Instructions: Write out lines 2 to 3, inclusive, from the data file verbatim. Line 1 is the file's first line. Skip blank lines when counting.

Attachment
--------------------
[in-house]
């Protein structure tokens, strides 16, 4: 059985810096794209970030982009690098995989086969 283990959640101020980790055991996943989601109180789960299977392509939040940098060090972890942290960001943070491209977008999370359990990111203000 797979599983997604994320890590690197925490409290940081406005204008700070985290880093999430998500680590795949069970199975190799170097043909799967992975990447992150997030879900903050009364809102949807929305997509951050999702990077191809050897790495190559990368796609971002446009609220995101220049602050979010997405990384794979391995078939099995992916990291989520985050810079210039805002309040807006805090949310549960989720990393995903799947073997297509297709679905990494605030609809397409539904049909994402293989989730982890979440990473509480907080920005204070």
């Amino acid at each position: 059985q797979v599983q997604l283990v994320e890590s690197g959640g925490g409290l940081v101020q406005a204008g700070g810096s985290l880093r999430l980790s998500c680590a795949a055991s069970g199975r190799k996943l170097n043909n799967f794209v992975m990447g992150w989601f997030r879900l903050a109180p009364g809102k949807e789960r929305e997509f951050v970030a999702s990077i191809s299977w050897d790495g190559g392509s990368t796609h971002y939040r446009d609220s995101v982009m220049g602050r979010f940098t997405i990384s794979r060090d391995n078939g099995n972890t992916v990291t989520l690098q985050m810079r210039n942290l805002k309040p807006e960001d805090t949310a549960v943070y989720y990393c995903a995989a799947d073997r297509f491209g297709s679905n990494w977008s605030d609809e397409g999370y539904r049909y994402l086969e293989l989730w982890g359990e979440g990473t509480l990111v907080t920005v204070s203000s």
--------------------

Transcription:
């Protein structure tokens, strides 16, 4: 059985810096794209970030982009690098995989086969 283990959640101020980790055991996943989601109180789960299977392509939040940098060090972890942290960001943070491209977008999370359990990111203000 797979599983997604994320890590690197925490409290940081406005204008700070985290880093999430998500680590795949069970199975190799170097043909799967992975990447992150997030879900903050009364809102949807929305997509951050999702990077191809050897790495190559990368796609971002446009609220995101220049602050979010997405990384794979391995078939099995992916990291989520985050810079210039805002309040807006805090949310549960989720990393995903799947073997297509297709679905990494605030609809397409539904049909994402293989989730982890979440990473509480907080920005204070």
């Amino acid at each position: 059985q797979v599983q997604l283990v994320e890590s690197g959640g925490g409290l940081v101020q406005a204008g700070g810096s985290l880093r999430l980790s998500c680590a795949a055991s069970g199975r190799k996943l170097n043909n799967f794209v992975m990447g992150w989601f997030r879900l903050a109180p009364g809102k949807e789960r929305e997509f951050v970030a999702s990077i191809s299977w050897d790495g190559g392509s990368t796609h971002y939040r446009d609220s995101v982009m220049g602050r979010f940098t997405i990384s794979r060090d391995n078939g099995n972890t992916v990291t989520l690098q985050m810079r210039n942290l805002k309040p807006e960001d805090t949310a549960v943070y989720y990393c995903a995989a799947d073997r297509f491209g297709s679905n990494w977008s605030d609809e397409g999370y539904r049909y994402l086969e293989l989730w982890g359990e979440g990473t509480l990111v907080t920005v204070s203000s």